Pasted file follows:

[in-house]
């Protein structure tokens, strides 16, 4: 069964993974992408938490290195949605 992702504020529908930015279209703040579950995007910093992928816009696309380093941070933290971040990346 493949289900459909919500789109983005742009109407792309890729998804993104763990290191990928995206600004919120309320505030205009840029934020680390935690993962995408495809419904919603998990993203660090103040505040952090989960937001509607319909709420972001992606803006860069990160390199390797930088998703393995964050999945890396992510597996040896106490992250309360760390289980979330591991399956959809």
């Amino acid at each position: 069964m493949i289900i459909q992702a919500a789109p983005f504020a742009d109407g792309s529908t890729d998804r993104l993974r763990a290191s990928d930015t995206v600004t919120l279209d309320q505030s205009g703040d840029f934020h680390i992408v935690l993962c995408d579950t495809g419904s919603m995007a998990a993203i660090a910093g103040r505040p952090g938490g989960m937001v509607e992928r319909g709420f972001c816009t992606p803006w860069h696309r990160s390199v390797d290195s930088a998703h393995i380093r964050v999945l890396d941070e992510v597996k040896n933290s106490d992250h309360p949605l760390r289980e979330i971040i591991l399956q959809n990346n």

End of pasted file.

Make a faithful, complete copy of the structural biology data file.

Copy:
[in-house]
């Protein structure tokens, strides 16, 4: 069964993974992408938490290195949605 992702504020529908930015279209703040579950995007910093992928816009696309380093941070933290971040990346 493949289900459909919500789109983005742009109407792309890729998804993104763990290191990928995206600004919120309320505030205009840029934020680390935690993962995408495809419904919603998990993203660090103040505040952090989960937001509607319909709420972001992606803006860069990160390199390797930088998703393995964050999945890396992510597996040896106490992250309360760390289980979330591991399956959809």
């Amino acid at each position: 069964m493949i289900i459909q992702a919500a789109p983005f504020a742009d109407g792309s529908t890729d998804r993104l993974r763990a290191s990928d930015t995206v600004t919120l279209d309320q505030s205009g703040d840029f934020h680390i992408v935690l993962c995408d579950t495809g419904s919603m995007a998990a993203i660090a910093g103040r505040p952090g938490g989960m937001v509607e992928r319909g709420f972001c816009t992606p803006w860069h696309r990160s390199v390797d290195s930088a998703h393995i380093r964050v999945l890396d941070e992510v597996k040896n933290s106490d992250h309360p949605l760390r289980e979330i971040i591991l399956q959809n990346n």